The character of leadership

We all try and disguise our character at times, but when you are a leader there is no place to hide. MICHEL HOGAN

Michel Hogan

By Michel Hogan

When I started this short series on leadership, I looked at the different shades of courage in leadership, then continued last week exploring the paradox of humility and well as a driver for a very specific type of leader called Level 5. This week I am going to spend some time on the “character of leadership.”

Whether we want to or not, every leader brings their character (flaws and bonuses) to the role. In his new book “Hedgehogs and Foxes – Character, Leadership and Command in Organisations” author Abraham Zaleznik uses the Isaiah Berlin parable of hedgehogs and foxes – hedgehogs know one big thing, while foxes know many things.

He applies that to leadership – hedgehog leaders reduce down fitting their view into to one thing, while fox leaders are more adaptable and able to deal with complexity.

But underneath these manifestations of leadership is character. Quoting Zaleznik: “Even when leaders try to hide and disguise their character, their traits are recognisable to others.”

Zaleznik is not the first to borrow the Isaiah Berlin parable of “the hedgehog and the fox”. I have previously referenced it in relationship to company strategy. And, noted palientologist Stephen Jay Gould also used it in his book titled “The Hedgehog the Fox and the Magister’s Pox” about the divide between science and religion. Read the original parable here.

I don’t think anyone would argue that character defines leadership. Both successes and failures in leadership are often reduced to a discussion of the “character” of the leader. The previous blogs on this topic to a great degree were about the character traits of courage, humility and will.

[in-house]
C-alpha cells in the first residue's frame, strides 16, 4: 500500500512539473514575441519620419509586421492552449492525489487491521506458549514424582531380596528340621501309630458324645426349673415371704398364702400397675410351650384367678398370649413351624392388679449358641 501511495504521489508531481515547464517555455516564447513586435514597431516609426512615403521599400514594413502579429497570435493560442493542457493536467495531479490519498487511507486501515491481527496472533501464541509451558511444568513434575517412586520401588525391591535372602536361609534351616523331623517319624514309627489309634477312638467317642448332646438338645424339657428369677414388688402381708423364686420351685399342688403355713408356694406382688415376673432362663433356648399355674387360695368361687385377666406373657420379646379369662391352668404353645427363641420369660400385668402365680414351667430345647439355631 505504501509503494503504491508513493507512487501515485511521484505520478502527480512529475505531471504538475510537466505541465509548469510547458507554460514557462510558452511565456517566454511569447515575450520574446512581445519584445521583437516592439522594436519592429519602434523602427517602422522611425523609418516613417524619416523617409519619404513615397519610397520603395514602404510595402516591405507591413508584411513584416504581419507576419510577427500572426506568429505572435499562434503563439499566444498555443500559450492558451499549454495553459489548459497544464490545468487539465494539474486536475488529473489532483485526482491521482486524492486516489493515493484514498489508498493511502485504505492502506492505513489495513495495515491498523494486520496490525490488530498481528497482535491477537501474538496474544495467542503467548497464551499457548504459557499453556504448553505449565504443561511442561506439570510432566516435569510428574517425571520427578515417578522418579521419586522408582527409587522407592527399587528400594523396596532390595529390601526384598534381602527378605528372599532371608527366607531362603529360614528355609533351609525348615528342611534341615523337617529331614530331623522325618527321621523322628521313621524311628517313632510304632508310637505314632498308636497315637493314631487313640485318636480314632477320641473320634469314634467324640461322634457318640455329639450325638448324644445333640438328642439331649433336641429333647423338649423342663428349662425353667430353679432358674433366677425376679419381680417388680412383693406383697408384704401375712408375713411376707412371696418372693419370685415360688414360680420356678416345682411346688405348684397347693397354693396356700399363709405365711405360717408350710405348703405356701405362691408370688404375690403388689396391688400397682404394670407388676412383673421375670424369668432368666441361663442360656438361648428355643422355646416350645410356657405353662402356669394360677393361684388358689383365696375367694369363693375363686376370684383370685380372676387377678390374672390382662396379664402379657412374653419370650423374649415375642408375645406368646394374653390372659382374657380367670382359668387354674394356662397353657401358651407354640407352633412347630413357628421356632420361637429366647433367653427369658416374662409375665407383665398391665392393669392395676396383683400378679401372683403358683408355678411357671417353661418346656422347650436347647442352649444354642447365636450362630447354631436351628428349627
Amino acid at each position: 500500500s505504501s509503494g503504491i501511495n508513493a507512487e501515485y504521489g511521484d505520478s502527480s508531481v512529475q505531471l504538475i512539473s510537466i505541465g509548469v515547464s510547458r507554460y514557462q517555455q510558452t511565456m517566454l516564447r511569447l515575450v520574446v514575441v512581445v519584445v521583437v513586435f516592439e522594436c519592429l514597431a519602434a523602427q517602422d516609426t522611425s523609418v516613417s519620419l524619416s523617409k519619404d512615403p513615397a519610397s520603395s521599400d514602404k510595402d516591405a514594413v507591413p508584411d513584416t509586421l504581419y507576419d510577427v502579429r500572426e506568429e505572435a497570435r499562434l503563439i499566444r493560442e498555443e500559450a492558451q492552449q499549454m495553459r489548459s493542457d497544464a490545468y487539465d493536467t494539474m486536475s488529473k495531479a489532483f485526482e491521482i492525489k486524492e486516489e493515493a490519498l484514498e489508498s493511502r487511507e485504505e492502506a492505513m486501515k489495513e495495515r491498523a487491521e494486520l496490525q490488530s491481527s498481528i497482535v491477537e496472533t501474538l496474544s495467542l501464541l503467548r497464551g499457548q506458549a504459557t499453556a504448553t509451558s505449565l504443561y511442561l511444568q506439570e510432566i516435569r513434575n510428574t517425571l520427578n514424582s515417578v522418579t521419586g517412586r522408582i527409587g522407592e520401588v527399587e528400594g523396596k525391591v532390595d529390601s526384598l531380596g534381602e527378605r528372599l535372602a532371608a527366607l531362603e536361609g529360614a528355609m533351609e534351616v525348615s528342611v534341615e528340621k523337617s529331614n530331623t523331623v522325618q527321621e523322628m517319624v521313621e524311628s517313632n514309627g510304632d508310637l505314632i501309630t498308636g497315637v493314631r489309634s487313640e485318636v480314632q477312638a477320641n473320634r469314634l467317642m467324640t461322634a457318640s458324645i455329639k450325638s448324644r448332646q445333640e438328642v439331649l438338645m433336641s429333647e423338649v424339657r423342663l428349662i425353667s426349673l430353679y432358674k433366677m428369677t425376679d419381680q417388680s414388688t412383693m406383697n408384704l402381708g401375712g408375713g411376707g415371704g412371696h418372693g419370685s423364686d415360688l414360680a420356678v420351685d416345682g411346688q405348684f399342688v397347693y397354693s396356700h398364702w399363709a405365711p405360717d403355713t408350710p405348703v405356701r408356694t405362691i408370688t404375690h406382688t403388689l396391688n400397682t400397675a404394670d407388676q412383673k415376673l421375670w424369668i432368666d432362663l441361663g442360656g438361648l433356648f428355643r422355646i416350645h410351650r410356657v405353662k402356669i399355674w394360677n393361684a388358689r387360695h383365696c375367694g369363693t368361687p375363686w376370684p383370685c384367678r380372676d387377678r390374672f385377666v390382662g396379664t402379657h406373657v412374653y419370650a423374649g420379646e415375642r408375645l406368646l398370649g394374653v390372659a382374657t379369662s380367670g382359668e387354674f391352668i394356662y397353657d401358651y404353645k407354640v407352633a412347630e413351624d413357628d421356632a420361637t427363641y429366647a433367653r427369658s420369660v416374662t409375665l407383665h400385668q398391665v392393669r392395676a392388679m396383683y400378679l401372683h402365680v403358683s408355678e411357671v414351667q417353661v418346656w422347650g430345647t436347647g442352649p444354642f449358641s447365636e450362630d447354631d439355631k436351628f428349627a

Our characters are not usually shaped by a single event; rather it starts in childhood and from that point we are influenced and moulded by the experiences and relationships throughout our lives. No big news there.

But we don’t often stop and think about the role those same things have in shaping the type of leaders we are.

  • Do you compulsively try to repeat in present what has succeeded in the past?
  • Do you seek consensus at all costs?
  • Do you try and remain part of the decision process or delegate early on?
  • Are you more interested in process than substance?

Are you more of a hedgehog or a fox?

For more about Abraham Zaleznik’s new book go here and here.

See you next week!

 

Alignment is Michel’s passion. Through her work with Brandology here in Australia, and Brand Alignment Group in the United States, she helps organisations align who they are, with what they do and say to build more authentic and sustainable brands.

For more Cultural Leadership blogs, click here.

 

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